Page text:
Really, they were not anything spectacular. Friday had looked good originally. But the lack of a wave and good shear gave us pretty disappointing storms. We ended up down in NW TX and were about 45 miles north of a storm that actually tornadoed. The problem was the shear was bad. The tornado was pretty wimpy and only around for a few minutes. Despite explosive CAPES in the area, we actually needed something to make the storms better. The day before, low-level winds were southeast at around 15 knots underneath 25-30 kts at mid-levels. Friday, it was 5-10 kts at the surface, not very well backed, and not that strong at mid-levels (around 25kts.) It amazes me that such subtle differences result in big differences in storm structure and evolution.

Now we did catch up to that storm and it pulsed up and down. Sometimes looking good and others not so good. The anvil became crisp when the storm was good and very wispy and diffuse when weak. One time it occluded and then rain wrapped into it. Someone reported a possible tornado. We were south of it but it would have been shrouded in rain. In any event, it was pretty lame. We followed it for a while and saw one time when it had good low-level rotation. It never occluded and never looked like it would tornado. Of course, some chasers who saw a wisp of dust underneath it claim it was a tornado. It is why I cannot stand some chasers. All they want is the glory of a tornado. They do not care about science or forecasting or learning. They are not worth much and I wish it were out-lawed. How about chasing is only legal when three or more are in a car. It would lessen the traffic out there.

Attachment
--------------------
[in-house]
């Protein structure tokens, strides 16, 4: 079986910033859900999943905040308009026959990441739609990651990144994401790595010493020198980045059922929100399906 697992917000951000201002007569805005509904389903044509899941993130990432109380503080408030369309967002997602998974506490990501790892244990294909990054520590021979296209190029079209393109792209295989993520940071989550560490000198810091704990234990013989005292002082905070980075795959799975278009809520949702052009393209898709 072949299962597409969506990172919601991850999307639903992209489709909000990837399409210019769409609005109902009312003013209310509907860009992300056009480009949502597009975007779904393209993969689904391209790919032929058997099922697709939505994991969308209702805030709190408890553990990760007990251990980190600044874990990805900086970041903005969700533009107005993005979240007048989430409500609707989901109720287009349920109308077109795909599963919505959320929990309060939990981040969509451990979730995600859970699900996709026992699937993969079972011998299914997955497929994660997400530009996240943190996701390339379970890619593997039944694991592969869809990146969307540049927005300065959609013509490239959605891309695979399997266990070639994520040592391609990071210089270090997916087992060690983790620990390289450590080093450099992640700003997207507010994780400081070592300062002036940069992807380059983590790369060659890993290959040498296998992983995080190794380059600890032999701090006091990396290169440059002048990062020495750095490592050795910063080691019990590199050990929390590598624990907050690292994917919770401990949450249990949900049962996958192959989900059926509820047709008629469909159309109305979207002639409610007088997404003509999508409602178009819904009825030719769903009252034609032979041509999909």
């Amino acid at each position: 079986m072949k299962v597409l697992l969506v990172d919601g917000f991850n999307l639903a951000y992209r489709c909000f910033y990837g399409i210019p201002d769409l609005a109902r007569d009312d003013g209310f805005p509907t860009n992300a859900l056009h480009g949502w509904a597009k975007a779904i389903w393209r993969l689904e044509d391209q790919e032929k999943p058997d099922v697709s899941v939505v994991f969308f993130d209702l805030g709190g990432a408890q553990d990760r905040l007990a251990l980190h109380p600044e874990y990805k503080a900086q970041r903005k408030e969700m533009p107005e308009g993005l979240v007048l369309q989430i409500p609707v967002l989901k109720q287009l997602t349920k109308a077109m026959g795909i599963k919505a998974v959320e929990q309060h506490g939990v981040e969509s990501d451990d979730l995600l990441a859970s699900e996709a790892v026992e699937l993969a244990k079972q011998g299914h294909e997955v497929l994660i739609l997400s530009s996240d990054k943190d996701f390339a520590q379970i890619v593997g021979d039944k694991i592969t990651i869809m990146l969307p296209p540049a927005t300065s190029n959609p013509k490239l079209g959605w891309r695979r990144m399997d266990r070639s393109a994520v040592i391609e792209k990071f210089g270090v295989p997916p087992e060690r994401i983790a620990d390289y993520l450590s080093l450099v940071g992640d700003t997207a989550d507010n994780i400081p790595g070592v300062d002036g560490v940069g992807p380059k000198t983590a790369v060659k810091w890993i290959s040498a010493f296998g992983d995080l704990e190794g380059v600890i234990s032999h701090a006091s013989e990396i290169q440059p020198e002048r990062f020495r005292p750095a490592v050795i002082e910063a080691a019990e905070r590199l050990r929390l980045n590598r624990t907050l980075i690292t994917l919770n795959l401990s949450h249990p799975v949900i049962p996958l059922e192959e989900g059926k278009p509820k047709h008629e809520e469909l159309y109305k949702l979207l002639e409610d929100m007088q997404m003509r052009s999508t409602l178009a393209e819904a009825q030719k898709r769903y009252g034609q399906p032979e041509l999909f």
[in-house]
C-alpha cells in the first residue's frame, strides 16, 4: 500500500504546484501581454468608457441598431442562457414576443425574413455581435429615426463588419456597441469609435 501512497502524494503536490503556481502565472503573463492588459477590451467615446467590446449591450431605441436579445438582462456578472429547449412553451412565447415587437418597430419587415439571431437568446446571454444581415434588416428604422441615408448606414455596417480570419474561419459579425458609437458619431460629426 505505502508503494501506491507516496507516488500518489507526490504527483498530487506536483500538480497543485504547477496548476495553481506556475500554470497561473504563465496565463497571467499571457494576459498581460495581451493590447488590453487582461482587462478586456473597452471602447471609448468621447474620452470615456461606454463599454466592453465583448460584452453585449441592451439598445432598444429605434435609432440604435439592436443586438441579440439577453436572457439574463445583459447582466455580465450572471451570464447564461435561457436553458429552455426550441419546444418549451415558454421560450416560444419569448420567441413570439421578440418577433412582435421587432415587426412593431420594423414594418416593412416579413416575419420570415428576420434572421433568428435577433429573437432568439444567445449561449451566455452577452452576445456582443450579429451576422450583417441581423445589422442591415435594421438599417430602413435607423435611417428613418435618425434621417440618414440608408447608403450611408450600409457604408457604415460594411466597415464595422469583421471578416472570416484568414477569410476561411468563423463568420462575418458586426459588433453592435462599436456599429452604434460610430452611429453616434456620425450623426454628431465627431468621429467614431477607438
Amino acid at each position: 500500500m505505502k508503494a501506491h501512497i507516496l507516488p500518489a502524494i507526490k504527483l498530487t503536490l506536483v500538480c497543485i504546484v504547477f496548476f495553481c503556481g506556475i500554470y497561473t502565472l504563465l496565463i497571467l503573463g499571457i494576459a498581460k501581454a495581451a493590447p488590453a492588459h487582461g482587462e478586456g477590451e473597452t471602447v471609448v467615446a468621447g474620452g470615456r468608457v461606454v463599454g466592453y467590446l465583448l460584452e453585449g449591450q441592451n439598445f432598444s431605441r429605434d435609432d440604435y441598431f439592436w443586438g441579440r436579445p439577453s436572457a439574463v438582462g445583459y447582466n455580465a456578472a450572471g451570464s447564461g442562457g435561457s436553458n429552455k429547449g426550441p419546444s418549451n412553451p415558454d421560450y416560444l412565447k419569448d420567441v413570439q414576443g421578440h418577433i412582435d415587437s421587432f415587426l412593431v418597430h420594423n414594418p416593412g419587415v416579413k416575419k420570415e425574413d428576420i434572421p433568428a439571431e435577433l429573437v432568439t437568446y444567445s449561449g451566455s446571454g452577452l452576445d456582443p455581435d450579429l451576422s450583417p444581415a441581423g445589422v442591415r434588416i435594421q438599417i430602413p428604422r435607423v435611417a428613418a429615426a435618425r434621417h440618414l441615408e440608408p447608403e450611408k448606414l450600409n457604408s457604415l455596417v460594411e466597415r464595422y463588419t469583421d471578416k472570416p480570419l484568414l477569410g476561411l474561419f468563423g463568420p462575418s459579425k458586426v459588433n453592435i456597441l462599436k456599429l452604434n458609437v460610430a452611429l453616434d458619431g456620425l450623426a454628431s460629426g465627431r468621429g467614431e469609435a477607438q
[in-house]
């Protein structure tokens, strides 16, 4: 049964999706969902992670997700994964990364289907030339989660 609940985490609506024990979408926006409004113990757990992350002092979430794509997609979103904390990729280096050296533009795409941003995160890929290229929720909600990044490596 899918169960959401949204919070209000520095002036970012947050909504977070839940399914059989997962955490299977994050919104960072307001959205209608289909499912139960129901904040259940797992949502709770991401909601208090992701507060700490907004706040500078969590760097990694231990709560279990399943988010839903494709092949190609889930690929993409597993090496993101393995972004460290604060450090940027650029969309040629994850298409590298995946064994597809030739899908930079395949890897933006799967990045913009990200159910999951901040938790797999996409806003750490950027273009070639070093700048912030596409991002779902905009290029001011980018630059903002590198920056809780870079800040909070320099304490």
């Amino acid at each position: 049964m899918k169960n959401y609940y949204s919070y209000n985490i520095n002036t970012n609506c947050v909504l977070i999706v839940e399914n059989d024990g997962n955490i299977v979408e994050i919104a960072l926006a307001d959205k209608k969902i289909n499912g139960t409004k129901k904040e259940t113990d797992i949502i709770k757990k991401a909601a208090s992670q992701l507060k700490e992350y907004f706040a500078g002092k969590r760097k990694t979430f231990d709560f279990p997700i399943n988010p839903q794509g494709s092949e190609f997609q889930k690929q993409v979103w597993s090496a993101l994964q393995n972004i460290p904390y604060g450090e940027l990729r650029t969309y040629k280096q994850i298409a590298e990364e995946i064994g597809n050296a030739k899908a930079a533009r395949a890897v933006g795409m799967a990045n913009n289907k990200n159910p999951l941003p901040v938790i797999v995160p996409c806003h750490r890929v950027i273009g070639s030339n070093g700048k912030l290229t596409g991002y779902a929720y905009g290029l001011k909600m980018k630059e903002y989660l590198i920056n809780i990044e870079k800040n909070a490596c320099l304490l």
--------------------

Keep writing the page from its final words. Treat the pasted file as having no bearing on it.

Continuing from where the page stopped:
Oh well...back to the chase. We did get into some hail (quarters maybe) before we got south of the storm. It started blowing cold and we knew it was history. We cruised north to another pretty meaty storm, but by time we got there, it shriveled into nothingness.

Saturday was a better set-up except for the cloud cover that would not go away. Soon after lunch storms broke out all over. We followed many of them to the northeast where a bow echo was underway. It looked like there were some QLCS tornadoes and a few times it looked good on radar. The warnings said the storm was moving northeast at 35 but we were traveling northeast at 65 and could not catch them. In fact, we stayed in the core of heavy rain for more than a half an hour. Lots of good CGs but other than that, not much to report. We stayed the night in Little Rock in the middle of lake Arkansas. The whole state is flooded. We are on the way home now.

I hate typing in the van so I will say goodbye till trip 2, May 15!